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Workplace deaths – a background.

Information on global workplace fatalities is not reported or collected in a standardised fashion. Formed in 1919 the International Labour Organisation (“ILO”) is an agency of the United Nations and attempts to bring together governments, employers and workers from 187 member states. The ILO maintains statistics on workplace injuries and fatalities but recognises that in many countries workplace accidents and deaths are significantly under-reported. In joint research between the ILO and a couple of Finnish universities it was estimated that in 1998 there were 350,000 workplace deaths across the world. This research found that Morocco was the most dangerous country to work in as it recorded 48 deaths per 100,000 workers. In more contemporary research the ILO found that in 2015 there were 38 deaths per 100,000 workers in the Occupied Palestinian Territory.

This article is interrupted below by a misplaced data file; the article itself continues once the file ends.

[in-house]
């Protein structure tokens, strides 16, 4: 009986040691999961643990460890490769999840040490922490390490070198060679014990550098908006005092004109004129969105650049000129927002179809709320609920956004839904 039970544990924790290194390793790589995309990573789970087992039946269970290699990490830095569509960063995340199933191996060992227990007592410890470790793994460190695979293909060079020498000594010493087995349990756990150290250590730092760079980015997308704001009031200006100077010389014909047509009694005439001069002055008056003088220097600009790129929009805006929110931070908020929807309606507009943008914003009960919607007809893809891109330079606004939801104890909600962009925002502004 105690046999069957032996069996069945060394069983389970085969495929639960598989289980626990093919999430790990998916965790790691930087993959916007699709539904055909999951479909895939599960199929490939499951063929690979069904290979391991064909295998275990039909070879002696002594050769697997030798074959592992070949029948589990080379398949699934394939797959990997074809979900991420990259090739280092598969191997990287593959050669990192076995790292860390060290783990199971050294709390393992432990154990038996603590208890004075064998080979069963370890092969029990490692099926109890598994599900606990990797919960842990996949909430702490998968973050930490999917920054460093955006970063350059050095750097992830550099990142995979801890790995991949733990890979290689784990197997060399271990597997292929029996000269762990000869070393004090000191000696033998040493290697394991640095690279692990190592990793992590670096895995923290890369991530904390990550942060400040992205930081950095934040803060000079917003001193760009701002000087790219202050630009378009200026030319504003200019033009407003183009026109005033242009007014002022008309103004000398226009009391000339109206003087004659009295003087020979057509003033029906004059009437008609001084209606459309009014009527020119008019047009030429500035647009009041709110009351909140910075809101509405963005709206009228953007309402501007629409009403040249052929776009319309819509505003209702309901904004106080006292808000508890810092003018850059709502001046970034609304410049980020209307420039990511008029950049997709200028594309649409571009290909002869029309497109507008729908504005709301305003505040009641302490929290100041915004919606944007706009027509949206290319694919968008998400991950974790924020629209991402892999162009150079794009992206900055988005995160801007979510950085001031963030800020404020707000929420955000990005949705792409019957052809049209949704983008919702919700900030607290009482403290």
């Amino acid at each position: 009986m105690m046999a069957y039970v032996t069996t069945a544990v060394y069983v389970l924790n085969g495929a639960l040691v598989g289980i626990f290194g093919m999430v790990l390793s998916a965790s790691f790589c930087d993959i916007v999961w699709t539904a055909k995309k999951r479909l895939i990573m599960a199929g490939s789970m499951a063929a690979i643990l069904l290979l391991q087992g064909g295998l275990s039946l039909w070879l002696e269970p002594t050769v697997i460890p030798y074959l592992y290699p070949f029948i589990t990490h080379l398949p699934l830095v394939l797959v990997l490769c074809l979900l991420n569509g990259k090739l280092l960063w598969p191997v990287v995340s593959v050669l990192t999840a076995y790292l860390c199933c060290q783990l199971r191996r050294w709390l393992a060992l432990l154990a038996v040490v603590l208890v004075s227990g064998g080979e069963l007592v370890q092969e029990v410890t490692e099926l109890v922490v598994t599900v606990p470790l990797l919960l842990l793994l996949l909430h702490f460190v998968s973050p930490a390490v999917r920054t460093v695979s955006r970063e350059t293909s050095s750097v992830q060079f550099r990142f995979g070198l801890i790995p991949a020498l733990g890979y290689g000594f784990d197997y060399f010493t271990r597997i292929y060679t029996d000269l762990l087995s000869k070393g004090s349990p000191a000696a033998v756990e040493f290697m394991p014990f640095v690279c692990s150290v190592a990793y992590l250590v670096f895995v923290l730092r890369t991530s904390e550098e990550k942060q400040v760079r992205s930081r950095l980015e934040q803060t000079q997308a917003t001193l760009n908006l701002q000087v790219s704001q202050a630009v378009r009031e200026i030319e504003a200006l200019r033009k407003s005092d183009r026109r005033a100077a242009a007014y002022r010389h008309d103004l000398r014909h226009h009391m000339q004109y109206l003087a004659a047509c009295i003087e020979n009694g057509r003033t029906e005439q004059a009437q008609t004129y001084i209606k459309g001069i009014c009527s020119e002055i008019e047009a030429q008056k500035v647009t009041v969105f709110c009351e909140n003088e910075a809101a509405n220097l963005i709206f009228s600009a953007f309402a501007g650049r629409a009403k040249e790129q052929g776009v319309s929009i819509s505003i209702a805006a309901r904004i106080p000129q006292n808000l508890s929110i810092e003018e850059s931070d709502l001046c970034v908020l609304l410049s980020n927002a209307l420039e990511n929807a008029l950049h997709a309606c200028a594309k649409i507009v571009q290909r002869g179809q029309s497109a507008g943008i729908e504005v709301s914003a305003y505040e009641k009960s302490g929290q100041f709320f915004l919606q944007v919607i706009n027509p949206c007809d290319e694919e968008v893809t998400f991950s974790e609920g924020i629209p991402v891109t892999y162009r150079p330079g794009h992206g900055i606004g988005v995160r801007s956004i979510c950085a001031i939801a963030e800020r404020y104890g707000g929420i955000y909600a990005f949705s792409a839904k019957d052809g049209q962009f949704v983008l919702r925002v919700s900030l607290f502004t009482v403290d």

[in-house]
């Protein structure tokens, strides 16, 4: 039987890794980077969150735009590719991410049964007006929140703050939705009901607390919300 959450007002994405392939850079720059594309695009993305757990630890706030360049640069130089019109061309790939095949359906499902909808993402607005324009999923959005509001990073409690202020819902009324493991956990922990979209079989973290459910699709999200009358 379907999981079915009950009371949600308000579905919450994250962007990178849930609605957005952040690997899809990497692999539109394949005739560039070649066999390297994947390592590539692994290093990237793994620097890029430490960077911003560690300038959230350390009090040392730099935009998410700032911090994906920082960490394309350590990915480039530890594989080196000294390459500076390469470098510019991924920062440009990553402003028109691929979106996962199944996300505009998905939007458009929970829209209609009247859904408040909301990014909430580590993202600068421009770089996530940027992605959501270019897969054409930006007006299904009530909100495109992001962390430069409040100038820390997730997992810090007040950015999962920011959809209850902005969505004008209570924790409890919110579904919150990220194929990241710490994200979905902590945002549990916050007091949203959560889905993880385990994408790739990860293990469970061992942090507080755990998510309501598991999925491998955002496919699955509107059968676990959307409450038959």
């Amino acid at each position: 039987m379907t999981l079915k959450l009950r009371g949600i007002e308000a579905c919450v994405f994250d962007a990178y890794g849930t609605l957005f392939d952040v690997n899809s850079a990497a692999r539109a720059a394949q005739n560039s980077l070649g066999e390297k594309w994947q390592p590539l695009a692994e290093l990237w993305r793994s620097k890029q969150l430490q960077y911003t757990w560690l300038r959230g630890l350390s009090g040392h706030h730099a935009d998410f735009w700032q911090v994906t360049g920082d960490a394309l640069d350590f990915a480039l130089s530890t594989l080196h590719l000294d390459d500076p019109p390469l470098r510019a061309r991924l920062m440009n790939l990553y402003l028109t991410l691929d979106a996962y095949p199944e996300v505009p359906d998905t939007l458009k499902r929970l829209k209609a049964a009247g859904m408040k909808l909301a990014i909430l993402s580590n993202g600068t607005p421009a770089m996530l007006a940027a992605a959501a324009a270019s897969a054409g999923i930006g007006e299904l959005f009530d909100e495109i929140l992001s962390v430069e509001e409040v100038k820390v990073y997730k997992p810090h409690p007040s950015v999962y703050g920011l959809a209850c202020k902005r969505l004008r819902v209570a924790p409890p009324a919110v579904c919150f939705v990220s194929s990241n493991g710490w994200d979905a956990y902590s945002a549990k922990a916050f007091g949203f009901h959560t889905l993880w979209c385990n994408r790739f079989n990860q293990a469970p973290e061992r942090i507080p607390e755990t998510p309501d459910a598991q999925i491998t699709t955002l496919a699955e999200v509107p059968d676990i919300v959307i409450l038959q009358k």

Fortunately, Australia is a relatively safe country to work in when compared to many of its international peers. Australia has a well-established workplace health and safety system that includes comprehensive legislation, well equipped regulatory bodies and an effective legal system. Despite this Australia records a horrifying number of workplace deaths each year and we can all agree that one workplace death is too many. Based on current workplace fatality figures provided by Safe Work Australia every two days an Australian is killed at work or while carrying out their work. Preliminary data confirms that in 2020, 182 Australian workers were killed at work and 183 workers were killed at work in 2019. These figures specifically exclude workers who die from natural causes, self-inflicted injuries, diseases not caused by one’s work environment or medical intervention. More specifically, in 2017, Western Australia recorded 1.5 deaths per 100,000 workers. This was the third lowest worker death rate behind Victoria and the Australian Capital Territory. The Northern Territory recorded the highest figure with 5.1 deaths per 100,000 workers.